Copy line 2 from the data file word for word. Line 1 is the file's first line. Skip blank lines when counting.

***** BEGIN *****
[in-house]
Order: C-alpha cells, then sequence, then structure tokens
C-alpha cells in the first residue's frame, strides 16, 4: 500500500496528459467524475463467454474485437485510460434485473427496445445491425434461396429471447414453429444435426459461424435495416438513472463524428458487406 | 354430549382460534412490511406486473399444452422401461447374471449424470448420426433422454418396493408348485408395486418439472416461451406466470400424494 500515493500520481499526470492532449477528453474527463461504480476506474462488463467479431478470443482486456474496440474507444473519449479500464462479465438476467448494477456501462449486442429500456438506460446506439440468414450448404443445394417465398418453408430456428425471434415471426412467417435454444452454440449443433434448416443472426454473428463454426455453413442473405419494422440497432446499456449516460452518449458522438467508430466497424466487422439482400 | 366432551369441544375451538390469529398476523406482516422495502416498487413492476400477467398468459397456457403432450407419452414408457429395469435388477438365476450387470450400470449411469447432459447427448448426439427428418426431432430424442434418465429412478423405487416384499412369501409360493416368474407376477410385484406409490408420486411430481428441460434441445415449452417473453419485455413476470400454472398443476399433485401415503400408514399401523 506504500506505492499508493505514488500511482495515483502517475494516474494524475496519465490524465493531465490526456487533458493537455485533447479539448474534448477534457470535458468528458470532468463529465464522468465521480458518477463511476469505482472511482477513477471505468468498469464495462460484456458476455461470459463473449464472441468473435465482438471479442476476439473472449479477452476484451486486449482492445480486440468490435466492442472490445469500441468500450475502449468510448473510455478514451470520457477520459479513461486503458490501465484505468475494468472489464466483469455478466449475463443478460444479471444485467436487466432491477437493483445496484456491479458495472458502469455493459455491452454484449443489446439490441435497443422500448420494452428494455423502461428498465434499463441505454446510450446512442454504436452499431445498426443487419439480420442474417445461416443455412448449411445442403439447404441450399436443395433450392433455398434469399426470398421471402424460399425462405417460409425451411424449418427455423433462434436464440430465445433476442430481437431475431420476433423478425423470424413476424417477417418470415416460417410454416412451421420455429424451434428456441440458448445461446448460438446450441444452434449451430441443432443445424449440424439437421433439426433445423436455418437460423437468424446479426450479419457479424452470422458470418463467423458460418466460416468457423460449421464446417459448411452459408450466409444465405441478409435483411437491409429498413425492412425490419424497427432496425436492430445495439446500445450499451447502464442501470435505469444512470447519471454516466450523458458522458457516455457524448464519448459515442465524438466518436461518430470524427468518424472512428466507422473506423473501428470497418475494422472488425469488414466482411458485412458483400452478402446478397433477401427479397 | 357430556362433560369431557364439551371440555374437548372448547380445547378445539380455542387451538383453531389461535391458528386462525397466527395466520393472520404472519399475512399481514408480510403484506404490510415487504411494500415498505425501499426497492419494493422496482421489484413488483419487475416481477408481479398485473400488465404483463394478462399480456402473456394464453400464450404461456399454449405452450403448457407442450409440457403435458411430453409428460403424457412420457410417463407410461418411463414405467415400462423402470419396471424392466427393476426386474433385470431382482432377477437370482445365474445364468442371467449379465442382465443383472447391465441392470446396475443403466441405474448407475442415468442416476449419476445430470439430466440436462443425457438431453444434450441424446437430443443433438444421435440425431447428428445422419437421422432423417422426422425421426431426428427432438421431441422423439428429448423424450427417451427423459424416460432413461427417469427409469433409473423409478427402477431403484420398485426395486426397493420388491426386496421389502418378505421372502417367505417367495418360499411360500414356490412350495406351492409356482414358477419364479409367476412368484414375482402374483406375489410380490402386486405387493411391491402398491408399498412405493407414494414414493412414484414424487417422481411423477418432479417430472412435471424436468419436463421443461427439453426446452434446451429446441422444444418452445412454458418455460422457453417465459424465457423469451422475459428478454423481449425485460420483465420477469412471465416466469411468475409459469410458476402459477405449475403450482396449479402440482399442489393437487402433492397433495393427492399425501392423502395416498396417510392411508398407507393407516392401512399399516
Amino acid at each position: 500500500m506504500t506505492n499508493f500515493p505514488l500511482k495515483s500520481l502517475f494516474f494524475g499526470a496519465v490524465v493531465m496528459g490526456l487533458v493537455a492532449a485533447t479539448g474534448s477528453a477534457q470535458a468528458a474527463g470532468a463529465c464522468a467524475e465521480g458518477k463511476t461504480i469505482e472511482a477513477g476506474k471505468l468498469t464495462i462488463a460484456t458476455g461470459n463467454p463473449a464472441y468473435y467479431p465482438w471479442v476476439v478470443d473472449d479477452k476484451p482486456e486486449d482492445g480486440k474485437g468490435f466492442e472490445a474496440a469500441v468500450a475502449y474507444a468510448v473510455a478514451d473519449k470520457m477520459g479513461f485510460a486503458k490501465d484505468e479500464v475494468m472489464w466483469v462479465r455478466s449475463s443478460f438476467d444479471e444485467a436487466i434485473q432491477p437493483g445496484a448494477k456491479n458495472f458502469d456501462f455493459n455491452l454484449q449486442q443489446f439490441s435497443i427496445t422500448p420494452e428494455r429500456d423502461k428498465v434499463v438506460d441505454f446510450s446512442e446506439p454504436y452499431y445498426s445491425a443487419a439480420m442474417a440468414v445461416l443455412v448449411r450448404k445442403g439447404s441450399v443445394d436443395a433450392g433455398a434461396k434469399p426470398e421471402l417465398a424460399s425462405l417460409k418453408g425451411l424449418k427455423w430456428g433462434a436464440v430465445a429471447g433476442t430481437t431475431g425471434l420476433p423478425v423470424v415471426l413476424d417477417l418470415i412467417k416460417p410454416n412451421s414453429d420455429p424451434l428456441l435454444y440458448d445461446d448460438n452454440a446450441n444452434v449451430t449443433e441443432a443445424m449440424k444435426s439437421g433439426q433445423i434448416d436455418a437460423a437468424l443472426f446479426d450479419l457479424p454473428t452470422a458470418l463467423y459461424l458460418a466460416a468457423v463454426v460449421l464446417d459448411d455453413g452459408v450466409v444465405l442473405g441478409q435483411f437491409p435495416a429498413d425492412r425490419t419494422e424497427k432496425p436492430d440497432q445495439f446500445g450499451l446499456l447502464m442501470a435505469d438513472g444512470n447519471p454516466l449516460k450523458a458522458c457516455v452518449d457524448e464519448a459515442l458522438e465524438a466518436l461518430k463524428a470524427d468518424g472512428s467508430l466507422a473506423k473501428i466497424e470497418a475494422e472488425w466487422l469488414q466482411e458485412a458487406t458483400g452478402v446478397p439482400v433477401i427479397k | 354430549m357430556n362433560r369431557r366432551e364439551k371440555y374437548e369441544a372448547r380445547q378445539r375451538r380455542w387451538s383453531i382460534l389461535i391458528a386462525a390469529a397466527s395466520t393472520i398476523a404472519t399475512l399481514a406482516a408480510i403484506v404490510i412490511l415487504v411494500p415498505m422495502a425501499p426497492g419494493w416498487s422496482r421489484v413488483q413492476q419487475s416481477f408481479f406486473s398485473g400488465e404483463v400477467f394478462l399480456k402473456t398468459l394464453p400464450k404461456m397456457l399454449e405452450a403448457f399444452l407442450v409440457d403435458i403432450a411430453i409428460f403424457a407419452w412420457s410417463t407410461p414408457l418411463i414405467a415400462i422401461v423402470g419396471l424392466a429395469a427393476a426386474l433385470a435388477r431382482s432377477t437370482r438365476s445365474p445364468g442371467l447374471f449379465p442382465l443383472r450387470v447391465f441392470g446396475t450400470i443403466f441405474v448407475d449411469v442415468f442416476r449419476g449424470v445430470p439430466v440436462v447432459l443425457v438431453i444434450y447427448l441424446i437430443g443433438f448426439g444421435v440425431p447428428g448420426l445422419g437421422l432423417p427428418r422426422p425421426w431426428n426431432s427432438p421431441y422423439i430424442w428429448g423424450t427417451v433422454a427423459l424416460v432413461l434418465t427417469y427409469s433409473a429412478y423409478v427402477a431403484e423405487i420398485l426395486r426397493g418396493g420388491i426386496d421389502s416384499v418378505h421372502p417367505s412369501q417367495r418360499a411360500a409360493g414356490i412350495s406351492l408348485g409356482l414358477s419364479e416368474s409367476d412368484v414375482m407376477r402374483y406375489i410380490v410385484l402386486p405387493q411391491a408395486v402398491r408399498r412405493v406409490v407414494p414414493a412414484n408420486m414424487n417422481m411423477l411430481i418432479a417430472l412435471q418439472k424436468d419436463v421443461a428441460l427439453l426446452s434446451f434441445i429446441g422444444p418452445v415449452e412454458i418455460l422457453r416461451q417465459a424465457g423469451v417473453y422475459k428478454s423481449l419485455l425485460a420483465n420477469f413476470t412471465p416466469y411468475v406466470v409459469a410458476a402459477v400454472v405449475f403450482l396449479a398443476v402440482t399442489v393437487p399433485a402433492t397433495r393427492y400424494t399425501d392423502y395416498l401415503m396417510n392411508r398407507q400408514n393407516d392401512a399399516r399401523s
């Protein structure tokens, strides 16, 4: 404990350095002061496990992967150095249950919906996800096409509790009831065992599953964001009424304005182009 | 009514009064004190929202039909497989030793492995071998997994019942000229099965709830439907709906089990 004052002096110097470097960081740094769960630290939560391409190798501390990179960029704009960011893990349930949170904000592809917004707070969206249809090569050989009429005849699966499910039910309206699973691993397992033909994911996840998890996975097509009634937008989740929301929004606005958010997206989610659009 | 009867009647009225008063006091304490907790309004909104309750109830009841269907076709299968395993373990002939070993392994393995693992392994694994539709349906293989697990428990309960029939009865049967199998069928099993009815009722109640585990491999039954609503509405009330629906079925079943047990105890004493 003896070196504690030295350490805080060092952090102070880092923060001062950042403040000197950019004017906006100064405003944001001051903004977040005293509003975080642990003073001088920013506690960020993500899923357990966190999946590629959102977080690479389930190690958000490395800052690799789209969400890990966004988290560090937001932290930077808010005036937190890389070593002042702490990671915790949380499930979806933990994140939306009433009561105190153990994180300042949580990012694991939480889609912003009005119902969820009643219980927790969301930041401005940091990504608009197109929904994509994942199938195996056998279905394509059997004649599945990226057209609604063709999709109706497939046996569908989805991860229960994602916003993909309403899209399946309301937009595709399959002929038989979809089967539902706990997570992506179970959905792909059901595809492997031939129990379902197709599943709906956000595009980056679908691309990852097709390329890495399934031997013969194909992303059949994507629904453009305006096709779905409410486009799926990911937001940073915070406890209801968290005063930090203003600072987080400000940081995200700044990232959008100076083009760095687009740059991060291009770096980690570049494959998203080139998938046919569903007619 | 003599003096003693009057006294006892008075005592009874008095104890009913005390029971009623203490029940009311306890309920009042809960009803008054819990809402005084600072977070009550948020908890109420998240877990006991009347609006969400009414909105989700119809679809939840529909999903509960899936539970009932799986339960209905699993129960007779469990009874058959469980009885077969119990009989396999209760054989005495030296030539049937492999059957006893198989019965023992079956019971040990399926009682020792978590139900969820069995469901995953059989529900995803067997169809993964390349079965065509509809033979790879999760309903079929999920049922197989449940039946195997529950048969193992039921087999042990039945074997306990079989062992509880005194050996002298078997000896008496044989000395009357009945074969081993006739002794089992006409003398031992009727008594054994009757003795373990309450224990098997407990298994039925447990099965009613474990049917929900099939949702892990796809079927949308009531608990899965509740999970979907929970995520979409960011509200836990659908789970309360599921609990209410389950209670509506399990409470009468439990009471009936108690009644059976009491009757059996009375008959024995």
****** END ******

Order: C-alpha cells, then sequence, then structure tokens